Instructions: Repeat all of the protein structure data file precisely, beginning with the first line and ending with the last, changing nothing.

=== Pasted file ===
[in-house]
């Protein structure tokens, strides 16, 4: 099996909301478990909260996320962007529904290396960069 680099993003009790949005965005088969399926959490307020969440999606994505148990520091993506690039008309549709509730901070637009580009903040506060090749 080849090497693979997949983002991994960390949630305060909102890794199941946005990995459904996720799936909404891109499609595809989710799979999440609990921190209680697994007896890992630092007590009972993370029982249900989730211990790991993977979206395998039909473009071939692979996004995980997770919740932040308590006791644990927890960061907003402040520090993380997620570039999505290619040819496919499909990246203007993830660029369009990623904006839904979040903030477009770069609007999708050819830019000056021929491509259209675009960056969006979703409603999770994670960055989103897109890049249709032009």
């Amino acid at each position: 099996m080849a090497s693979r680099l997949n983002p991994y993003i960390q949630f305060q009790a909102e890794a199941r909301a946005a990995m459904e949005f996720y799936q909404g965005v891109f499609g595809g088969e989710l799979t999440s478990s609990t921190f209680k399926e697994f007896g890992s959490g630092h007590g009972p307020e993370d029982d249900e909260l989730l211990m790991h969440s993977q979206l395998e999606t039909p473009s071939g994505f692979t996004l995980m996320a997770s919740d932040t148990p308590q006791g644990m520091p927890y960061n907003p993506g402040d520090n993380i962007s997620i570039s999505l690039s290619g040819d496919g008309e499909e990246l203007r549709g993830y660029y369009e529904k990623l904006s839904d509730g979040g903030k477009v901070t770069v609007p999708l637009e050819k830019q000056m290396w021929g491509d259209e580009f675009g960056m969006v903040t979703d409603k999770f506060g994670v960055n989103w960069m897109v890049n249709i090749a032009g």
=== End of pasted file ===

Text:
[in-house]
């Protein structure tokens, strides 16, 4: 099996909301478990909260996320962007529904290396960069 680099993003009790949005965005088969399926959490307020969440999606994505148990520091993506690039008309549709509730901070637009580009903040506060090749 080849090497693979997949983002991994960390949630305060909102890794199941946005990995459904996720799936909404891109499609595809989710799979999440609990921190209680697994007896890992630092007590009972993370029982249900989730211990790991993977979206395998039909473009071939692979996004995980997770919740932040308590006791644990927890960061907003402040520090993380997620570039999505290619040819496919499909990246203007993830660029369009990623904006839904979040903030477009770069609007999708050819830019000056021929491509259209675009960056969006979703409603999770994670960055989103897109890049249709032009």
């Amino acid at each position: 099996m080849a090497s693979r680099l997949n983002p991994y993003i960390q949630f305060q009790a909102e890794a199941r909301a946005a990995m459904e949005f996720y799936q909404g965005v891109f499609g595809g088969e989710l799979t999440s478990s609990t921190f209680k399926e697994f007896g890992s959490g630092h007590g009972p307020e993370d029982d249900e909260l989730l211990m790991h969440s993977q979206l395998e999606t039909p473009s071939g994505f692979t996004l995980m996320a997770s919740d932040t148990p308590q006791g644990m520091p927890y960061n907003p993506g402040d520090n993380i962007s997620i570039s999505l690039s290619g040819d496919g008309e499909e990246l203007r549709g993830y660029y369009e529904k990623l904006s839904d509730g979040g903030k477009v901070t770069v609007p999708l637009e050819k830019q000056m290396w021929g491509d259209e580009f675009g960056m969006v903040t979703d409603k999770f506060g994670v960055n989103w960069m897109v890049n249709i090749a032009g």